That is, the conditioning pulse(s) is outputted to the plurality of electrical contacts in a monopolar manner, in which case, the stimulation pulse(s) is outputted to the plurality of electrical contacts in a multipolar manner, or the conditioning pulse(s) is outputted to the plurality of electrical contacts in a multipolar manner, in which case, the stimulation pulse(s) is outputted to the plurality of electrodes in a monopolar manner. In one embodiment, the conditioning pulse is one of a cathodic pulse and an anodic pulse, and the simulation pulse is a different one of the cathodic pulse and the anodic pulse. In another embodiment, the conditioning pulse(s) is outputted to the plurality of electrical contacts before the stimulation pulse(s) is outputted to the plurality of electrical contacts.

In one embodiment, the neurostimulation system further comprises one or more stimulation leads carrying a plurality of electrodes in electrical communication with the plurality of electrical contacts. For example, in one embodiment, the one or more stimulation leads comprises one or more spinal cord stimulation leads. In this case, the spinal cord stimulation leads may comprise a paddle lead, and the plurality of electrodes may comprise at least three electrodes arranged along a line transverse to an axis of the paddle lead. The neurostimulation system may further comprise a memory capable of storing a set of stimulation parameters, in which case, the control circuitry is capable of defining the pattern in accordance with the stimulation parameter set. The neurostimulation system may further comprise a case, in which case, the plurality of electrical contacts, output stimulation circuitry, and control circuitry can be contained in the case to form a neurostimulator.

Other and further aspects and features of the invention will be evident from reading the following detailed description of the preferred embodiments, which are intended to illustrate, not limit, the invention.

BRIEF DESCRIPTION OF THE DRAWINGS

The drawings illustrate the design and utility of preferred embodiments of the present invention, in which similar elements are referred to by common reference numerals. In order to better appreciate how the above-recited and other advantages and objects of the present inventions are obtained, a more particular description of the present inventions briefly described above will be rendered by reference to specific embodiments thereof, which are illustrated in the accompanying drawings. Understanding that these drawings depict only typical embodiments of the invention and are not therefore to be considered limiting of its scope, the invention will be described and explained with additional specificity and detail through the use of the accompanying drawings in which:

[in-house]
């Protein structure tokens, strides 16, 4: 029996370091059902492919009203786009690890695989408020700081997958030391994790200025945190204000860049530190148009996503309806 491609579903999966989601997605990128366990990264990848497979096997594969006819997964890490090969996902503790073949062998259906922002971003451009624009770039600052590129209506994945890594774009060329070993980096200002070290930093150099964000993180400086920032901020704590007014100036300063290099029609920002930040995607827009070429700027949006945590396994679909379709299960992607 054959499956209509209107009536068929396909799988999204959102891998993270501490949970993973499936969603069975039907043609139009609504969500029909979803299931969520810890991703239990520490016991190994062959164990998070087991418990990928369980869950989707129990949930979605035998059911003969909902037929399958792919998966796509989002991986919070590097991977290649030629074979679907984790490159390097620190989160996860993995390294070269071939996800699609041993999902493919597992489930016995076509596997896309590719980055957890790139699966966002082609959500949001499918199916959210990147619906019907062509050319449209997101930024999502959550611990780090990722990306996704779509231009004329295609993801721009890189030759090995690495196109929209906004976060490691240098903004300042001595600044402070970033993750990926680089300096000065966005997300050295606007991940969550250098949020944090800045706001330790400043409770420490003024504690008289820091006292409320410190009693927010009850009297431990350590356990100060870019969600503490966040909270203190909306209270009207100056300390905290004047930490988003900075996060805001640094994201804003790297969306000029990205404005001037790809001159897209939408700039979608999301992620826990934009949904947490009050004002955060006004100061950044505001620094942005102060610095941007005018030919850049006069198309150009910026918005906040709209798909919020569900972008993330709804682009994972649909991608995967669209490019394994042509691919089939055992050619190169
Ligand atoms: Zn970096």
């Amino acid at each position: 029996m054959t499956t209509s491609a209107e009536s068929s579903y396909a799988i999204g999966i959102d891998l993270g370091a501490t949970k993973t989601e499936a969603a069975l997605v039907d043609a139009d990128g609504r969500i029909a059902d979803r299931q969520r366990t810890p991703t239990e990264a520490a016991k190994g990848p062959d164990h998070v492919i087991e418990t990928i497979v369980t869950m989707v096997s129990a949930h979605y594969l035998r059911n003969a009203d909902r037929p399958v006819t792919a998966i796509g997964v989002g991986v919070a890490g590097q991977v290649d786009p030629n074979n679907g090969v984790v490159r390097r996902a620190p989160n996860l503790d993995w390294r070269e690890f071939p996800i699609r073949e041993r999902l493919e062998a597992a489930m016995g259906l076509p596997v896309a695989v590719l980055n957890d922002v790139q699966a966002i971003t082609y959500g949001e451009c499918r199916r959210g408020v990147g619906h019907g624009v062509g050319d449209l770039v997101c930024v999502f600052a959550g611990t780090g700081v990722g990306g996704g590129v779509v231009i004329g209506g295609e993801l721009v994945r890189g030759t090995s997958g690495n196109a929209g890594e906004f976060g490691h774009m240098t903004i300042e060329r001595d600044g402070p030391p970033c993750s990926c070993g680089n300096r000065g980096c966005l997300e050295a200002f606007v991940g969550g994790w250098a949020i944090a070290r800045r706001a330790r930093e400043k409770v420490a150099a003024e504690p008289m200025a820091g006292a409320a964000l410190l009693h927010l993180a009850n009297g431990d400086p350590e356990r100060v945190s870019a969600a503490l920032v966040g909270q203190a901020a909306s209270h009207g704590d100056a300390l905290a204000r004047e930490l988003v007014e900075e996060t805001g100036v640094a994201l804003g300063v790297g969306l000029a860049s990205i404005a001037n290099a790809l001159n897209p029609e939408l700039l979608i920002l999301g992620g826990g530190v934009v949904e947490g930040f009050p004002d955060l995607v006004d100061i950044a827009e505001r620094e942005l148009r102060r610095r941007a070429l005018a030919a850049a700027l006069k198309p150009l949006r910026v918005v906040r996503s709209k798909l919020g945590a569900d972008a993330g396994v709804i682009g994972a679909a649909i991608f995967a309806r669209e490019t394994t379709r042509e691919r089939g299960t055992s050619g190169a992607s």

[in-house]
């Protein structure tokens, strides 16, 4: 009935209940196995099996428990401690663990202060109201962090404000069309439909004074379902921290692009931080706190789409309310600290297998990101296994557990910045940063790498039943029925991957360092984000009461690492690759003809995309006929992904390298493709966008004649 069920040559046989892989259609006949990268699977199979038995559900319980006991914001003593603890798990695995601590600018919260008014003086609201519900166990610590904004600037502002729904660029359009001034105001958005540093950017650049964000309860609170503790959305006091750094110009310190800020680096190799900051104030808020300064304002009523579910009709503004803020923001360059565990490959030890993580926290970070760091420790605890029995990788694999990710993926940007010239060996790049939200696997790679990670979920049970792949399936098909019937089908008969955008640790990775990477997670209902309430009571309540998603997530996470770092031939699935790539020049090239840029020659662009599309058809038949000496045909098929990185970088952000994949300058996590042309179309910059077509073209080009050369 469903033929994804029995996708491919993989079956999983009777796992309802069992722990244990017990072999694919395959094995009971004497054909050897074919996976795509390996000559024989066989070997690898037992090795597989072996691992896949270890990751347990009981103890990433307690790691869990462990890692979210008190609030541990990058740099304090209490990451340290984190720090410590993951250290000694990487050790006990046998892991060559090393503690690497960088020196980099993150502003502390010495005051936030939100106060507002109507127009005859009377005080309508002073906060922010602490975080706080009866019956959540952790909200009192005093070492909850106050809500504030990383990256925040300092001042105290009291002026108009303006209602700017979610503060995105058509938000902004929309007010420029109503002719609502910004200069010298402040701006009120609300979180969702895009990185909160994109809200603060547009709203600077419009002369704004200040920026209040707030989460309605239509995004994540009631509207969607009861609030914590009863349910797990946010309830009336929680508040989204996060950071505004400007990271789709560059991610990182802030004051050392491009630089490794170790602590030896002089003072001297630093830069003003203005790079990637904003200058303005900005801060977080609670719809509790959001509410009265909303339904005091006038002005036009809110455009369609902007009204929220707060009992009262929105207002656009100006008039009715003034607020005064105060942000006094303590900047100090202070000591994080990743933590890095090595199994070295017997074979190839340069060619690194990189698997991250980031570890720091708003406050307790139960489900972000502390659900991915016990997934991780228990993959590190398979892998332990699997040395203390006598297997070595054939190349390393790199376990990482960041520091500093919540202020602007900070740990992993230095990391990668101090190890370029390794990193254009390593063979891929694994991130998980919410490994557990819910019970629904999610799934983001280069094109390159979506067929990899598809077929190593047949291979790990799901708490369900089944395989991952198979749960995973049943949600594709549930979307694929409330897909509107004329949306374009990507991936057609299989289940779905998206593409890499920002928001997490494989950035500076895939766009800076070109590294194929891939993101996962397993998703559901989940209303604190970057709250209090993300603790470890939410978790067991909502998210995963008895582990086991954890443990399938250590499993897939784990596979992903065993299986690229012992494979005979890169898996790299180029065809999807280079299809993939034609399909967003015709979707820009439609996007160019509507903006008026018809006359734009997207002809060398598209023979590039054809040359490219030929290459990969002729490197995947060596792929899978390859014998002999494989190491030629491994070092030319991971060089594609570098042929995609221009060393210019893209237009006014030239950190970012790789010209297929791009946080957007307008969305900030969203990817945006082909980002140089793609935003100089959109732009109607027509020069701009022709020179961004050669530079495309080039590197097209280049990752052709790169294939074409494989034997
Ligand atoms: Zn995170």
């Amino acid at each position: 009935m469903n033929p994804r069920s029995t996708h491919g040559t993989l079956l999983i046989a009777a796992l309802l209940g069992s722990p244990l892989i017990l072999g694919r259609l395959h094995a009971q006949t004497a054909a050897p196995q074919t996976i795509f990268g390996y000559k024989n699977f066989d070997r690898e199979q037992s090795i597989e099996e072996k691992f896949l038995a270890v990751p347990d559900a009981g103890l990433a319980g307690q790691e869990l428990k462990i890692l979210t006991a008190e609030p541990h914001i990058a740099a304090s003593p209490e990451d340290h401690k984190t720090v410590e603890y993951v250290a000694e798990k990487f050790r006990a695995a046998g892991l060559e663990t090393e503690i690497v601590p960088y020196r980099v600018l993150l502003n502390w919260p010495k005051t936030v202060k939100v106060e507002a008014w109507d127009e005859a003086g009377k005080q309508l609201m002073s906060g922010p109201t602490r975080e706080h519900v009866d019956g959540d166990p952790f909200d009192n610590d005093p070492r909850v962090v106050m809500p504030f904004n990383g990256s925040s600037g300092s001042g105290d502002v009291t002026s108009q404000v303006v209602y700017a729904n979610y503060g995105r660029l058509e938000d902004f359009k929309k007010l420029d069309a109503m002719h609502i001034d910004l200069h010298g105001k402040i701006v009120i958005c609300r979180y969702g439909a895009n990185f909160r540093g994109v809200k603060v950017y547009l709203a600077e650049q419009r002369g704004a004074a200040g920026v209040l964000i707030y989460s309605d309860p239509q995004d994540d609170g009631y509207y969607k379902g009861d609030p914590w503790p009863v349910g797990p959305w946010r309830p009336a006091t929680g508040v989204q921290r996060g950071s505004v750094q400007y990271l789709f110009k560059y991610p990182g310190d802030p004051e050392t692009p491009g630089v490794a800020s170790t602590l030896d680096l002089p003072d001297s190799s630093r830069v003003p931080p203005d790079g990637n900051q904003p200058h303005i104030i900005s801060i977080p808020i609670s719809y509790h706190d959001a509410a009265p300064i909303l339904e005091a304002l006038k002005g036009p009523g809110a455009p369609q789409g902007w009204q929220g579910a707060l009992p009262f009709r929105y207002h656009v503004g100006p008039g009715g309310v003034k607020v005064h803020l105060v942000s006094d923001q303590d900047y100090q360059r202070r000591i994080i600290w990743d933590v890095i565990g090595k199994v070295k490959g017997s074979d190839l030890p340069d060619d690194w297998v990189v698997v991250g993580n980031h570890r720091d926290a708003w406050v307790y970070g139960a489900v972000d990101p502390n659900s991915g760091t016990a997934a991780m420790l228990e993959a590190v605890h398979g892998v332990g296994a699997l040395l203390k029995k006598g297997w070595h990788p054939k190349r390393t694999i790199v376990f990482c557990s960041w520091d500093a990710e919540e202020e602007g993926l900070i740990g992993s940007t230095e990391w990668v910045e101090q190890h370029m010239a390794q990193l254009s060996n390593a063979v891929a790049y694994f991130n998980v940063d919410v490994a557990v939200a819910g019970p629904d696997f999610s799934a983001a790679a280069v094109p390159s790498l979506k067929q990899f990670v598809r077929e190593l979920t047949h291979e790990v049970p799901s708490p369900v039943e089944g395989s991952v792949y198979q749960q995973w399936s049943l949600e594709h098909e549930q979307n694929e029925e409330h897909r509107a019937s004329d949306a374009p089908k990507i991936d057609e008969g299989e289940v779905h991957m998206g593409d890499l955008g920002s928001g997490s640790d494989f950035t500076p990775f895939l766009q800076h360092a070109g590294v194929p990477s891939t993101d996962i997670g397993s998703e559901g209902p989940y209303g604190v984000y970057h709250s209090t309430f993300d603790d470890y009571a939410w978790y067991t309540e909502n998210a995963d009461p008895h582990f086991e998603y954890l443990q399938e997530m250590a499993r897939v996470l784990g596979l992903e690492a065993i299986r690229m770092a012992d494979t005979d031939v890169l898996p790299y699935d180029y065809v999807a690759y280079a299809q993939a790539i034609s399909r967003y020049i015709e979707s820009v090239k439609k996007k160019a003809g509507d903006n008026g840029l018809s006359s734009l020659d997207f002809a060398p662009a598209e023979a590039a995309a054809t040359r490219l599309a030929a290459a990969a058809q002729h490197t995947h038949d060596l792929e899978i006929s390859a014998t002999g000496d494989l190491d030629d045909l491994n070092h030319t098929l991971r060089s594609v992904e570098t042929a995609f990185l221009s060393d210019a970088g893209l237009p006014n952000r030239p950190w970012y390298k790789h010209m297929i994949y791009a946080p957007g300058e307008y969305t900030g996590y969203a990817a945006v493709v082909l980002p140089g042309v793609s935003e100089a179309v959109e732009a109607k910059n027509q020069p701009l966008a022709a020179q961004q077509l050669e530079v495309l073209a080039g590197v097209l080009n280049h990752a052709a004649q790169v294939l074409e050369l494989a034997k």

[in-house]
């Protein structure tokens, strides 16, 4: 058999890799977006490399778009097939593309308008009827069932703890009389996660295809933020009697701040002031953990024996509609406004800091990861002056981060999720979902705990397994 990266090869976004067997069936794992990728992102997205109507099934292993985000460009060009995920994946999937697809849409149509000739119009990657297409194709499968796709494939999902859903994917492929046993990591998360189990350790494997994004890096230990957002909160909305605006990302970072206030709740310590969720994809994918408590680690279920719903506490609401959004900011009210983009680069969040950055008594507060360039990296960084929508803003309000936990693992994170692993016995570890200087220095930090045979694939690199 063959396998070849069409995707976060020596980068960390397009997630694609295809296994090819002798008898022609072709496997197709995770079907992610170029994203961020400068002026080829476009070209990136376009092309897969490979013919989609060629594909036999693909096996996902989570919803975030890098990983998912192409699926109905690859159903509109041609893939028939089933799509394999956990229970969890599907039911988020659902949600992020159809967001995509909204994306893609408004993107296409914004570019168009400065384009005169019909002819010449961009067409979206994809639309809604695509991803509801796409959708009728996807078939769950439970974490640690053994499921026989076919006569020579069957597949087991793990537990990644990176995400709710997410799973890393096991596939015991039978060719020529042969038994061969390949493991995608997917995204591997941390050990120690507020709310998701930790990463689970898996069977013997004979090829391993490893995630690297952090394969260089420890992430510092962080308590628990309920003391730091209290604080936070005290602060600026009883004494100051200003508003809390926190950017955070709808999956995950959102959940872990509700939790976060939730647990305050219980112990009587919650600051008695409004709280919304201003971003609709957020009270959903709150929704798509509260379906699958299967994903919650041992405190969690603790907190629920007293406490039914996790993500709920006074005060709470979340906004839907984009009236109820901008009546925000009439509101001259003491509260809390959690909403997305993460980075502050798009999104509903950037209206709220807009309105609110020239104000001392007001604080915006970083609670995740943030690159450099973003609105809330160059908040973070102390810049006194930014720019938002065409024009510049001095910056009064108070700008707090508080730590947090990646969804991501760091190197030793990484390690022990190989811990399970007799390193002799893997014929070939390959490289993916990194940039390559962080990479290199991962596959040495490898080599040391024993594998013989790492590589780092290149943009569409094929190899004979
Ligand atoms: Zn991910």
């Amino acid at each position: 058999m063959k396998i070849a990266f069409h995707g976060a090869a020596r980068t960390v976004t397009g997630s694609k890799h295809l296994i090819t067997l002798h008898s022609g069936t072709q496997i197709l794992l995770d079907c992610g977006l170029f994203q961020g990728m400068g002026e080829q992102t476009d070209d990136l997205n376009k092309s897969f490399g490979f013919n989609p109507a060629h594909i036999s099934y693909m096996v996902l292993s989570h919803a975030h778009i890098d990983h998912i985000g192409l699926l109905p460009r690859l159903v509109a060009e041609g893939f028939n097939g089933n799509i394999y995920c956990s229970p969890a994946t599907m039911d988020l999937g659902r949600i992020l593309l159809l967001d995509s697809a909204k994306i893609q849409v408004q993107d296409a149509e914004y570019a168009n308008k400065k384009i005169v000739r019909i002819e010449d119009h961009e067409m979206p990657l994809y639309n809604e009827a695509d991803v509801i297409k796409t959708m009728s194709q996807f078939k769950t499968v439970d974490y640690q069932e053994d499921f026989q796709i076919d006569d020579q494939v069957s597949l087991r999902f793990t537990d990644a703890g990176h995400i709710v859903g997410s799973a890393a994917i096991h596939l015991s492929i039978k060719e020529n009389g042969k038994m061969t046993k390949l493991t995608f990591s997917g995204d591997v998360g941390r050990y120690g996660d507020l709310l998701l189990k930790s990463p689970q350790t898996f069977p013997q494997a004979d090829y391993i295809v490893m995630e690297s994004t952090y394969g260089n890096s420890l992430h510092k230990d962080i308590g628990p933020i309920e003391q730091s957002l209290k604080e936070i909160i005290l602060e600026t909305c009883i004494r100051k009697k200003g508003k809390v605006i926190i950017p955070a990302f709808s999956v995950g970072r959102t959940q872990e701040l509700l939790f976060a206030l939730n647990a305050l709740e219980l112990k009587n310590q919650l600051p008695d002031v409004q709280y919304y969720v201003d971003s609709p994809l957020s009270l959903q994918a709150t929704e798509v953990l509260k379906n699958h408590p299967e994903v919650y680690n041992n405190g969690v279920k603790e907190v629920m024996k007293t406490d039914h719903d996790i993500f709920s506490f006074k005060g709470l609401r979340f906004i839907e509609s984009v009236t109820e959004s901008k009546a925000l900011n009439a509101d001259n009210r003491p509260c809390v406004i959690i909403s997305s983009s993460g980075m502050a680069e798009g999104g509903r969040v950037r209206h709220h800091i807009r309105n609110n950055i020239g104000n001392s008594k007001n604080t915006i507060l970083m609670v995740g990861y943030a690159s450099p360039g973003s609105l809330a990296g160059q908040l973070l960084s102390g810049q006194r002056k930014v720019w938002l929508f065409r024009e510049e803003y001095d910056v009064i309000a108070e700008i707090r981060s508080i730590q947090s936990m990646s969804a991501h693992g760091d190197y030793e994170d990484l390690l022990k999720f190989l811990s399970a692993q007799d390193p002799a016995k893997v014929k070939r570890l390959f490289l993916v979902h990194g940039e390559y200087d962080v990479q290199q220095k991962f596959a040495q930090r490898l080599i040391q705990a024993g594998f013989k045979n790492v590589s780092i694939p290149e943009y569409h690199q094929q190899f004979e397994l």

FIG. 1 is a perspective view of a prior art transverse electrode arrangement located on a spinal cord;

FIG. 2 is a prior art pulse timing diagram used to condition and stimulate the spinal cord with the electrode arrangement of FIG. 1;

FIG. 3 is plan view of one embodiment of a spinal cord stimulation (SCS) system arranged in accordance with the present inventions;

FIG. 4 is a plan view of an implantable pulse generator (IPG) and stimulation lead used in the SCS system of FIG. 3;

FIG. 5 is a plan view of the SCS system of FIG. 3 in use with a patient;

FIG. 6 is a perspective view of one row of electrodes of the stimulation lead of FIG. 4 is contact with a spinal cord;

FIG. 7 is a block diagram of the internal components of the IPG of FIG. 4;

FIG. 8 is a perspective view of a prior art rostro-caudal electrode arrangement located on a spinal cord;